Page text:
It is to be further observed, therefore, that the present invention provides for a cigarette filter arrangement having improved smoke-tar filtering properties and which can be produced at the rate of the order of 400 m per minute. The filter arrangement is run off in sheets of transverse corrugated wad material and passed through a treating station where certain portions of the sheets are wafered forming rigid folds and other portions untouched. The wafering is done in longitudinal rows so as to form canals or channels. The sheets are then cut into ribbons and the ribbons are so superposed that the wafered rows on one sheet will be offset from the wafered rows on the other, the sheets then assembled one on the other so that the quadrilateral geometric designs are formed by rigid folds upon rigid folds, corrugation upon corrugation, and corrugation upon rigid fold. The sheet assembly is then rolled S-shape into a cylinder and the cylinder is then cut to make a cigarette filter tip.

Patent Citations
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US2931748 *Apr 18, 1955Apr 5, 1960Adolf Muller PaulCrimped flat material for filter plugs for cigarettes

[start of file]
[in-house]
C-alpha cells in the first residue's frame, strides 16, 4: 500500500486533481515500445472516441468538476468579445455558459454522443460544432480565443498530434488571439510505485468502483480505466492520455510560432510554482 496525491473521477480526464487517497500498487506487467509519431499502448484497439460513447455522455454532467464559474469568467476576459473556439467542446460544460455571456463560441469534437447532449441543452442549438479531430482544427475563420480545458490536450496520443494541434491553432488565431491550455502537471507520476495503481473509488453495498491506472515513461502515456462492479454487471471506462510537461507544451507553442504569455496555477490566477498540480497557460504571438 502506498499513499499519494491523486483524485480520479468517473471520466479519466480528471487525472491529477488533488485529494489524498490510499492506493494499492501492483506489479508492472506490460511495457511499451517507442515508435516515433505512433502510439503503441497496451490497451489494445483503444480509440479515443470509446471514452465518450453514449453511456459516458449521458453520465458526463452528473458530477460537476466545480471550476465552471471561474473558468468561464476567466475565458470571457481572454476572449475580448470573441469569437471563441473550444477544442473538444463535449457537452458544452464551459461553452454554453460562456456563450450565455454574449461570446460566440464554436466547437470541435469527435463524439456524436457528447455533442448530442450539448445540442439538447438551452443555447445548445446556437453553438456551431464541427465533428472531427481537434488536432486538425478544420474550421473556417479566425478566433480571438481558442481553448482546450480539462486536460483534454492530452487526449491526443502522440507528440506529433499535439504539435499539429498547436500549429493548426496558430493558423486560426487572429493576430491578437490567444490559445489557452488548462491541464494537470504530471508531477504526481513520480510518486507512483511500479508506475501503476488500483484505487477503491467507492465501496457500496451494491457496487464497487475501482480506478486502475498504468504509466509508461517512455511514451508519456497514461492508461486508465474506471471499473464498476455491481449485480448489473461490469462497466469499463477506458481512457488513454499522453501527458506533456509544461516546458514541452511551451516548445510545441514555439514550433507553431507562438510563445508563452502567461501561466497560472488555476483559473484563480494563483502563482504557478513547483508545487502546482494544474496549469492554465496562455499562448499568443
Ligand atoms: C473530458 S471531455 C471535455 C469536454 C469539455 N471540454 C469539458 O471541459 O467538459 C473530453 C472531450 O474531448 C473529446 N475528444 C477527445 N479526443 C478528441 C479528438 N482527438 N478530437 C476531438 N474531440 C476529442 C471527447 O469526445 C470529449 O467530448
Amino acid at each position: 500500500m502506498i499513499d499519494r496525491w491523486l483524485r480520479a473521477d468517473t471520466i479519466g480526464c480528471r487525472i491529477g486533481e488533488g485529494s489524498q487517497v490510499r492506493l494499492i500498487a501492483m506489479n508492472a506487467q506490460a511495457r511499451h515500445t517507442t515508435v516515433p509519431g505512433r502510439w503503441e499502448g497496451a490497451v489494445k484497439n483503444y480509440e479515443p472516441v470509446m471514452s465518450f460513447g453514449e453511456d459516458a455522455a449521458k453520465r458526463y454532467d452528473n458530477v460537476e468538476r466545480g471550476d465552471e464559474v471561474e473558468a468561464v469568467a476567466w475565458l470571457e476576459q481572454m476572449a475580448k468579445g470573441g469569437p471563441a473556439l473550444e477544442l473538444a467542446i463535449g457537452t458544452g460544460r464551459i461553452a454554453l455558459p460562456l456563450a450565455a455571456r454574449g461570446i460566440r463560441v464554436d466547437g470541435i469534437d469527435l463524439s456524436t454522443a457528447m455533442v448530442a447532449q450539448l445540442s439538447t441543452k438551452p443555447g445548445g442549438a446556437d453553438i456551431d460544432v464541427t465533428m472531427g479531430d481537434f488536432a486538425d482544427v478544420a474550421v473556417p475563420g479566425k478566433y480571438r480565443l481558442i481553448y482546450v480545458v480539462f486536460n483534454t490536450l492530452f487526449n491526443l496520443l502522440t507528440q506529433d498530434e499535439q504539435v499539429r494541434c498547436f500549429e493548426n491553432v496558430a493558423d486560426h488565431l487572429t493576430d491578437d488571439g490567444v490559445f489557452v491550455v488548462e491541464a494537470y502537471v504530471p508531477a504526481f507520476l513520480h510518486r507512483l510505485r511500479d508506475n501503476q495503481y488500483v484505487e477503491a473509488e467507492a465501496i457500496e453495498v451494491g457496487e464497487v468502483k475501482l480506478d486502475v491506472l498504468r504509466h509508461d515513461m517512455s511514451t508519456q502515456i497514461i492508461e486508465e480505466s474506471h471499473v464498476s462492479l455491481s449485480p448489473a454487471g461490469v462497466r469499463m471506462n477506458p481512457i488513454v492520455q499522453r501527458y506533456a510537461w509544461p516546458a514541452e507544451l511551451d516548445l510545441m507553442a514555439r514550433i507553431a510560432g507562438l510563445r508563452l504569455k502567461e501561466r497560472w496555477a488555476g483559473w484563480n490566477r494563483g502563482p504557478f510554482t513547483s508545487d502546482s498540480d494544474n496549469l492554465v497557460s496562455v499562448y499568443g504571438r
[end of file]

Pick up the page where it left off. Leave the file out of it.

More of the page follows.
US3418890 *May 27, 1966Dec 31, 1968Honshu Paper Co LtdMethod of manufacturing cylindrical filter pieces of filter sheets
US3518921 *Feb 8, 1967Jul 7, 1970Celfil CoMethod and apparatus for producing a tobacco filter rod or cord from a web of fibrous material
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FR1160222A * Title not available
FR1433797A * Title not available
Referenced by
Citing PatentFiling datePublication dateApplicantTitle
US4889143 *May 14, 1986Dec 26, 1989R. J. Reynolds Tobacco CompanyCigarette rods and filters containing strands provided from sheet-like materials
US5074320 *Oct 26, 1989Dec 24, 1991R. J. Reynolds Tobacco CompanyCigarette and cigarette filter
US5360023 *Jun 12, 1992Nov 1, 1994R. J. Reynolds Tobacco CompanyCigarette filter
US5404890 *Jun 11, 1993Apr 11, 1995R. J. Reynolds Tobacco CompanyCigarette filter
US20140364290 *Dec 27, 2012Dec 11, 2014Philip Morris Products S.A.Apparatus and method for supplying a continuous web of crimped sheet material
CN104172469A *Sep 10, 2014Dec 3, 2014云南中烟新材料科技有限公司Method for processing cigarette filter double-layer paper base materials and device thereof
Classifications
U.S. Classification493/42, 493/50, 493/47
International ClassificationA24D3/04, A24D3/02, A24D3/10
Cooperative ClassificationA24D3/0245
European ClassificationA24D3/02F5